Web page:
Is gamification a suitable technique for maintaining motivation and momentum in your PhD? While I dislike buzzwords like these a lot, I think gamification has great potential in many applications. I guess most people are familiar with the success of Stack Overflow, a well-known example of gamification done right, but can techniques like these be successfully applied to everyday activities as well?
As some of you may know, I really enjoy gaming in my spare time a lot. My favorite genre of them all is the RPG (Role Playing Game) genre. Typically such games include the following basic ingredients: you have a character that starts out weak, but through solving quests and epic battle you earn experience points and gold. Experience points are used to level up your character, making him/her stronger and more awesome, while gold is typically used to buy better gear and items for your character. At its core it’s quite a simple concept: you perform tasks for rewards and improve and grow as you do so. Wouldn’t this be a great concept to apply in everyday life as well?
The people over at HabitRPG seem to think so. On their website you get to ‘play’ an RPG by performing tasks in real life. They aim to support achieving your goals and reinforcing good habits by gamification (the use of game-thinking and game mechanics in non-game contexts in order to engage users and solve problems). Your character starts out at level 1 and by completing quests you can influence your health and experience points.
You can specify your ‘quests’ in three categories: Habits, Dailies and Todos. Habits are goals that you want to track constantly. You can either choose to have completing one of these influence your points positively (for doing good things like eating fruit), negatively (for doing naughty things like eating junk food) or a combination of both (for instance walking to work gets you points while taking the bus costs you points). Dailies are meant for activities that you want to complete once a day, for instance doing the dishes. How often you do them influences the amount of impact on your health, experience and gold. Todos are things you need to do once, like reading a paper. As you procrastinate with those, the rewards for completing them increase as extra motivation.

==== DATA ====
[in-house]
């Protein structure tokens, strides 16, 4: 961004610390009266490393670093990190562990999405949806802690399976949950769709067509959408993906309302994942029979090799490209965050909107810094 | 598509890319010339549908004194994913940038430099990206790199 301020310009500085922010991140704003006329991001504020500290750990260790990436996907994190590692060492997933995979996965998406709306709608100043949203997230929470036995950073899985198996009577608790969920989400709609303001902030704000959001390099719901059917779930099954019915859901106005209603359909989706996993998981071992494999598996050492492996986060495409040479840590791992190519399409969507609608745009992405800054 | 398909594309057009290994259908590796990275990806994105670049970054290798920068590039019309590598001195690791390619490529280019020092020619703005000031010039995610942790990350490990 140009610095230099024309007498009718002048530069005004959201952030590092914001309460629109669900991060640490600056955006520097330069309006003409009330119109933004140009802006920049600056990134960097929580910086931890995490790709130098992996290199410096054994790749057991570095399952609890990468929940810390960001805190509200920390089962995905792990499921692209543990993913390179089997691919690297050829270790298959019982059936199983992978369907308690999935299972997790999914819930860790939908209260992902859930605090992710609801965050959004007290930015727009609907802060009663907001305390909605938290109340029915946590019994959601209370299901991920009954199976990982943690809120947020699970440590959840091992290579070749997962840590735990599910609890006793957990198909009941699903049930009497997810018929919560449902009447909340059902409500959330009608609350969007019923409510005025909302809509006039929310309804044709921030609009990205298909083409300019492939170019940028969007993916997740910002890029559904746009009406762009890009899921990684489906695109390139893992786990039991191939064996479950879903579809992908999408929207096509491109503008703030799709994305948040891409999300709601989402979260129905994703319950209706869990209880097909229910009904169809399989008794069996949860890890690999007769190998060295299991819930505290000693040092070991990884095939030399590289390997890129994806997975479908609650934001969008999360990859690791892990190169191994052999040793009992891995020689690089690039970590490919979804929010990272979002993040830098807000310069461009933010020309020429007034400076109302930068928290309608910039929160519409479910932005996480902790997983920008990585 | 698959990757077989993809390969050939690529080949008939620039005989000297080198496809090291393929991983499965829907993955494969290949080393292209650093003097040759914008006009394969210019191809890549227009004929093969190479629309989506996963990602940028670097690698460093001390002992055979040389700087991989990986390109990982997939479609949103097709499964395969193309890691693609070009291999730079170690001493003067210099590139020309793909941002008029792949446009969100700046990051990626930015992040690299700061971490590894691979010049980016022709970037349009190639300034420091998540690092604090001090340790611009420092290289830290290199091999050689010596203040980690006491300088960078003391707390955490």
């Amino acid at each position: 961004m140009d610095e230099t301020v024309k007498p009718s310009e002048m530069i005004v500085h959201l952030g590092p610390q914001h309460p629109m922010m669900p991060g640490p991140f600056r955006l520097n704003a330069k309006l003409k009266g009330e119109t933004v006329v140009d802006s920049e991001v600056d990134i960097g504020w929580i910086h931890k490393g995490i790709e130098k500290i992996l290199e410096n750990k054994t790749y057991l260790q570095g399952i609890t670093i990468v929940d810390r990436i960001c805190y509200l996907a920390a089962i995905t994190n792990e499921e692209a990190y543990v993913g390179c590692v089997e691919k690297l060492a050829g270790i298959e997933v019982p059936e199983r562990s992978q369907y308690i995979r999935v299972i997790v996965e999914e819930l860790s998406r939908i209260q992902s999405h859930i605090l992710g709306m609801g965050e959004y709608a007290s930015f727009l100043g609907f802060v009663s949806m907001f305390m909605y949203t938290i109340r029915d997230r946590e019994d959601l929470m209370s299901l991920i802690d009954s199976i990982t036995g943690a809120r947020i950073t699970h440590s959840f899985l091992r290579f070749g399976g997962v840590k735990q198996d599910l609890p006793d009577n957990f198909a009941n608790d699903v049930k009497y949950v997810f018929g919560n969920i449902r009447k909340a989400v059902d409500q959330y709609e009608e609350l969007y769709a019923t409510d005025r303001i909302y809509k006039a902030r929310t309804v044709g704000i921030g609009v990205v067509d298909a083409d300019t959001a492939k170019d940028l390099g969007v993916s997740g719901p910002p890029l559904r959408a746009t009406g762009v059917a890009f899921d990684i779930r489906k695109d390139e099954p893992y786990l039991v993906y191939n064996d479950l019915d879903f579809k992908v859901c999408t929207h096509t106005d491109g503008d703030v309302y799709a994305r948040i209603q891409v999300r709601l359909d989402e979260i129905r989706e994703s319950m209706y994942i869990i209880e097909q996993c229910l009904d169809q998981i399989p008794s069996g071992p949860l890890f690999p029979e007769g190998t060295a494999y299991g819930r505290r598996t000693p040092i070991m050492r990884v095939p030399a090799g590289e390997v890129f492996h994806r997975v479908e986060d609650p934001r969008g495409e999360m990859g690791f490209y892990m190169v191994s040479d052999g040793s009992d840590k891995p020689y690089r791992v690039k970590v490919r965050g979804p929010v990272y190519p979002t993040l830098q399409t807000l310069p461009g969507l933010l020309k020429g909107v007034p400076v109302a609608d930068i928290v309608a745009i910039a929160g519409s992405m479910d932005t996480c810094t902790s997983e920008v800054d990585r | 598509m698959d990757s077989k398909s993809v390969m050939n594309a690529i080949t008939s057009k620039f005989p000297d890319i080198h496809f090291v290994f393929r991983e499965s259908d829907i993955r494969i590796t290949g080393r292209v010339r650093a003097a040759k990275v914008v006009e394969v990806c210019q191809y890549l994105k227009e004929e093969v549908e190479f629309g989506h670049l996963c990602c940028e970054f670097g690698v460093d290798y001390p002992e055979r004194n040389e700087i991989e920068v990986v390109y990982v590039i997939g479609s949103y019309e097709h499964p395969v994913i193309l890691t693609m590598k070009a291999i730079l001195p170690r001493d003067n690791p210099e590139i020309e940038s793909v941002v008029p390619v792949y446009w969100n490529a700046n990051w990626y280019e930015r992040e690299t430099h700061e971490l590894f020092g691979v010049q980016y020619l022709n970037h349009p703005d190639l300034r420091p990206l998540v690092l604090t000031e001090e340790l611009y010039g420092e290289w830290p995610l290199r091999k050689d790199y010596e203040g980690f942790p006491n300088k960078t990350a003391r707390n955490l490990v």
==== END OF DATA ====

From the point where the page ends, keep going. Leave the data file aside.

Completing your tasks successfully earns you gold. This gold can be used to buy Rewards. You can add your own rewards and associate an appropriate gold cost with them: buy yourself a nice real cake for a 100 gold pieces. Still want a cake but don’t have enough gold? Fine, you’ll pay with your health though! After playing for a while you even unlock an Item store to buy things for your character. Just like your reward circuits are triggered in games, these positive reinforcements will trigger the same reward circuits for achieving things in real life.
I played around with HabitRPG for a while today and really like it so far, but I’ll be trying out this system for at least a month to check if this is something for me. I’m curious to see if and how it will increase motivation and productivity for self-improvement on the personal and professional PhD-related level. I am also well aware that at times I spend so much time on (new) techniques like these that it forms a serious risk of actually hindering productivity. I will write an honest follow-up review post when the month is over, but for now: let the games begin!